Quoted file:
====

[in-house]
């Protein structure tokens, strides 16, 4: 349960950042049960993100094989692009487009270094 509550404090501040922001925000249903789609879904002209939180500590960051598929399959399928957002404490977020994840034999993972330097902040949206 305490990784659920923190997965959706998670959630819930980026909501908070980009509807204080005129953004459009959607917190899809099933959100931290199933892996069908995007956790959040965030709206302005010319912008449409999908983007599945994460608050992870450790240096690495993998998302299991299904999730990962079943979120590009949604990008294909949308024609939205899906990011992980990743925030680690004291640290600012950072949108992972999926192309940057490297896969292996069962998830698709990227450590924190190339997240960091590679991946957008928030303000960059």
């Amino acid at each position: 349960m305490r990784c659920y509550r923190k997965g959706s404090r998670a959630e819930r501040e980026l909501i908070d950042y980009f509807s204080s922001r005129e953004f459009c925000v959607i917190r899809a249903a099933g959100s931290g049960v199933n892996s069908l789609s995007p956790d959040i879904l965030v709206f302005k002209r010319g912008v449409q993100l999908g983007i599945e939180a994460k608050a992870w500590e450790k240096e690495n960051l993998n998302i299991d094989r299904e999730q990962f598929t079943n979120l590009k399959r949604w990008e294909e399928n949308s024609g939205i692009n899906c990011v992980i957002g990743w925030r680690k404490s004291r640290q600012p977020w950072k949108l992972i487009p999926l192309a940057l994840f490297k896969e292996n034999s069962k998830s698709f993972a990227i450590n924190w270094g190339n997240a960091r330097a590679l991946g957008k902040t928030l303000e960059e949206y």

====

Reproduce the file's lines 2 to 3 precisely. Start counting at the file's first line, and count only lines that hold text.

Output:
């Protein structure tokens, strides 16, 4: 349960950042049960993100094989692009487009270094 509550404090501040922001925000249903789609879904002209939180500590960051598929399959399928957002404490977020994840034999993972330097902040949206 305490990784659920923190997965959706998670959630819930980026909501908070980009509807204080005129953004459009959607917190899809099933959100931290199933892996069908995007956790959040965030709206302005010319912008449409999908983007599945994460608050992870450790240096690495993998998302299991299904999730990962079943979120590009949604990008294909949308024609939205899906990011992980990743925030680690004291640290600012950072949108992972999926192309940057490297896969292996069962998830698709990227450590924190190339997240960091590679991946957008928030303000960059």
């Amino acid at each position: 349960m305490r990784c659920y509550r923190k997965g959706s404090r998670a959630e819930r501040e980026l909501i908070d950042y980009f509807s204080s922001r005129e953004f459009c925000v959607i917190r899809a249903a099933g959100s931290g049960v199933n892996s069908l789609s995007p956790d959040i879904l965030v709206f302005k002209r010319g912008v449409q993100l999908g983007i599945e939180a994460k608050a992870w500590e450790k240096e690495n960051l993998n998302i299991d094989r299904e999730q990962f598929t079943n979120l590009k399959r949604w990008e294909e399928n949308s024609g939205i692009n899906c990011v992980i957002g990743w925030r680690k404490s004291r640290q600012p977020w950072k949108l992972i487009p999926l192309a940057l994840f490297k896969e292996n034999s069962k998830s698709f993972a990227i450590n924190w270094g190339n997240a960091r330097a590679l991946g957008k902040t928030l303000e960059e949206y």